Adapted from the Glencoe Health Curriculum (McGraw Hill), Healthy Topics is designed to control for the effects of a positive adult, time and attention, a small group learning environment, engaged instruction, and interesting material. The Healthy Topics curriculum has been successfully implemented as an effective active control condition, with student engagement and participation comparable to the intervention arm. The curriculum includes information about nutrition, exercise, sleep, drug use, and other topics related to physical health.
Behavioral: Healthy Topics
Health education program for adolescents
- Heart rate variability (HRV) [ Time Frame: 25 minutes ]HRV is a biomarker of neural regulation of the autonomic nervous system (ANS) and reflects activity in the parasympathetic (PNS) division. HRV is perturbed by stress and can be altered long-term when adversity is prevalent. As such, it has been associated with symptoms of affective and traumatic stress disorders and externalizing behaviors. We will non-invasively monitor the reactivity of HRV using an earlobe sensor to index the PNS. Participants will complete the Trier Social Stress Task (TSST), which is a standard protocol for inducing moderate psychosocial stress in laboratory settings, and has been widely used with preadolescents and adolescents (Gunnar, Wewerka, Frenn, Long, & Griggs, 2009; Kirschbaum, Pirke, & Hellhammer, 1993). The protocol involves preparing and delivering a speech by the participant in the presence of an adult experimenter and while being videotaped. The trained research assistant is instructed to be as non-responsive as possible during the task.
- Child Behavior Checklist: [ Time Frame: 10 minutes ]CBCL/4-18 has strong internal consistency and reliability. Considered the standard in field of child psychopathology.
- Strengths and Difficulties Questionnaire [ Time Frame: 8 minutes ]A 31-item teacher-rated measure assessing aspects of students' social-emotional functioning. We will administer scales for dysregulation and social-emotional competence (13 items total).
- Patient-Reported Outcomes Measurement Information System [ Time Frame: 6 minutes ]PROMIS is well established and widely used. Includes Depression, Anxiety, Emotional and Behavioral Dyscontrol, Sleep Disturbance, Well Being and Cognitive Function Scales for pediatric samples, from 8-17.
- Child PTSD Symptom Scale [ Time Frame: 3 minutes ]The CPSS (Foa et al., 2001), which is a 25-item measure of trauma symptoms that has been shown to have good reliability and validity in Baltimore City youth, and has been used in prior studies conducted in Baltimore City public schools.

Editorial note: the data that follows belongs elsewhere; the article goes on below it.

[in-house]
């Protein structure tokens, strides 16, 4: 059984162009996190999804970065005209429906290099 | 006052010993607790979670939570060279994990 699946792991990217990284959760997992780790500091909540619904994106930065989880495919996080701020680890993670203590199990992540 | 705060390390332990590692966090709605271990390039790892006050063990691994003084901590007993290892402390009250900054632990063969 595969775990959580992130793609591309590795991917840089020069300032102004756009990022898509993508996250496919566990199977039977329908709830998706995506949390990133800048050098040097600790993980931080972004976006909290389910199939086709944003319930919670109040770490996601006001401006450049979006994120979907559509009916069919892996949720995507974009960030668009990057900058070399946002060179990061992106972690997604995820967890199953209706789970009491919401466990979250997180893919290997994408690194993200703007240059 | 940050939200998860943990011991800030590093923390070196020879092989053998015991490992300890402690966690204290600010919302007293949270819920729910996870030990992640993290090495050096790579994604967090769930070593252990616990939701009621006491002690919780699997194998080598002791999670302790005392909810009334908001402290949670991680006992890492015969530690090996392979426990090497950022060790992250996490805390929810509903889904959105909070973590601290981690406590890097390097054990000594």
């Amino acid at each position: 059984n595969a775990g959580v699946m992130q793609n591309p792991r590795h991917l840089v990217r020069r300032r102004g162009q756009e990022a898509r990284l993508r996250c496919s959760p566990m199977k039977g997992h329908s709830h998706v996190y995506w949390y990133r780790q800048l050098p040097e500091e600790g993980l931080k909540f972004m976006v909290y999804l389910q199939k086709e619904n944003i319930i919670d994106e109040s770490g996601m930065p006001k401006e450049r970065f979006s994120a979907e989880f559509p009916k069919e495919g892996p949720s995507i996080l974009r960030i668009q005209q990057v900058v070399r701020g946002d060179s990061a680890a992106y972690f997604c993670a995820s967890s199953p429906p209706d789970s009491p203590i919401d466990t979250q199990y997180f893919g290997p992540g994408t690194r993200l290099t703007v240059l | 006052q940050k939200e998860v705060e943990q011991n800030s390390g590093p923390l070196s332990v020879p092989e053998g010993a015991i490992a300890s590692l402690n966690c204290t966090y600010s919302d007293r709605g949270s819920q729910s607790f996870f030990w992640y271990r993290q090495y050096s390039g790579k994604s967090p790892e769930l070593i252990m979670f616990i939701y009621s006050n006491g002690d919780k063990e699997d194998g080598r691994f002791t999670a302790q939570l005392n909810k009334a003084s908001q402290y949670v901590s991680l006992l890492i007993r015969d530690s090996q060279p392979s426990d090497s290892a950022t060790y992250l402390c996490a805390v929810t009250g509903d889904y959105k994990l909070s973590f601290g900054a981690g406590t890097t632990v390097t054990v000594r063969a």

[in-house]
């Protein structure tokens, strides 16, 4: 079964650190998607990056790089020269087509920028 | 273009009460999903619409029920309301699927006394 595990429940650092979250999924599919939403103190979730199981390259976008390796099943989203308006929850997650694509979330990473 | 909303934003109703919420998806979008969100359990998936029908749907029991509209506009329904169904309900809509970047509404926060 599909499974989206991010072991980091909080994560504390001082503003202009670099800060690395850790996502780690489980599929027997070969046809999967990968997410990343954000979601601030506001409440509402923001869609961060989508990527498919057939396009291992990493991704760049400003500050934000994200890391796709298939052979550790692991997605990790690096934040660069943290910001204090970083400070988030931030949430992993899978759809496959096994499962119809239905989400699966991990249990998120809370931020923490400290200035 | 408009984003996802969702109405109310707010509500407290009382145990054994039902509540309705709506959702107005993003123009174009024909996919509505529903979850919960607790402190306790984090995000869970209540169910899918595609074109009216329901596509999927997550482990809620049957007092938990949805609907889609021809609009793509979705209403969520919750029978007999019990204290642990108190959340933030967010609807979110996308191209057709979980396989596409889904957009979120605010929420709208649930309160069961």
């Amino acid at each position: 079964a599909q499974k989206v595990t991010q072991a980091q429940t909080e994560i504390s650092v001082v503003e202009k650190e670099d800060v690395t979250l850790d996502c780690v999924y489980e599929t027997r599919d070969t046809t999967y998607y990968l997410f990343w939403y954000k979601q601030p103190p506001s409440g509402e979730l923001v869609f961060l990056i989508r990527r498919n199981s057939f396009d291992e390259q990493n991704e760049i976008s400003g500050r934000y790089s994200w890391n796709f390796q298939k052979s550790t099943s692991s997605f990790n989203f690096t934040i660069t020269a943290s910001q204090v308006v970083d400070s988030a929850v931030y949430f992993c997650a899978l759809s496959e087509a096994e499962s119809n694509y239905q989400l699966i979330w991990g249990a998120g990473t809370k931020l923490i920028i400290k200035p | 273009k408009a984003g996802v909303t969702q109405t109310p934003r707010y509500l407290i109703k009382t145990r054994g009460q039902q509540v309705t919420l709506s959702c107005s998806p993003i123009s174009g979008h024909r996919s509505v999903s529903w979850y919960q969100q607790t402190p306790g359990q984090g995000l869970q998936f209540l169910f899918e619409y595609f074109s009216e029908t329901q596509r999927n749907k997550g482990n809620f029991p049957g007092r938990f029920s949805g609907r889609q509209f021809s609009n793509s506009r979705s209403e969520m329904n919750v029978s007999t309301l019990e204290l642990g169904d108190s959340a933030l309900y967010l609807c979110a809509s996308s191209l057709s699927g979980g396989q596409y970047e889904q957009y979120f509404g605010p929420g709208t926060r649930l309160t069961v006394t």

- Emotion Regulation Questionnaire [ Time Frame: 3 minutes ]ERQ has 10 items rated on 7-point scale tap individual differences in habitual use of 2 emotion regulation strategies: cognitive reappraisal & expressive suppression (α = .69)
- Background Questionnaire [ Time Frame: 3 minutes ]Gender, household income, ethnicity/race, mental health treatment received, coping, diet, sleep patterns, etc.
- Youth Risk Behavior Survey [ Time Frame: 10 minutes ]The YRBS (CDC 2015) includes substance use items, which includes 4 items measuring lifetime use of alcohol, tobacco, and marijuana.
- Brief COPE [ Time Frame: 5 minutes ]Brief COPE (Carver, 1997), a 28-item measure of various coping skills, including both adaptive and maladaptive coping strategies.
- Perceived Stress Scale [ Time Frame: 3 minutes ]Perceived Stress Scale: 12 items modified from NIH toolbox (e.g. felt nervous and stressed; able to control irritations). α = 0.89
- Child and Adolescent Mindfulness Measure [ Time Frame: 3 minutes ]Child and Adolescent Mindfulness Measure (CAMM) (Greco et al., 2011), a brief (10-item) measure of mindfulness that has been found to be reliable and valid in a sample of Baltimore City adolescents. This measure would be given at baseline and post-program, as well as the midpoint of the intervention.
- Adverse Childhood Experiences Checklist [ Time Frame: 3 minutes ]Adverse Childhood Experiences Checklist (ACEs) (Felitti et al., 1998), a brief (8-item) checklist of trauma exposures adapted from a longer version to exclude items that would require reporting.
To learn more about this study, you or your doctor may contact the study research staff using the contact information provided by the sponsor.
Please refer to this study by its ClinicalTrials.gov identifier (NCT number): NCT03989934
|Contact: Diana H Fishbein, PhDemail@example.com|
|Contact: Tamar Mendelson, PhDfirstname.lastname@example.org|
|Principal Investigator:||Tamar Mendelson, PhD||Johns Hopkins Bloomberg School of Public Health|
|Principal Investigator:||Diana Fishbein, PhD||Penn State University|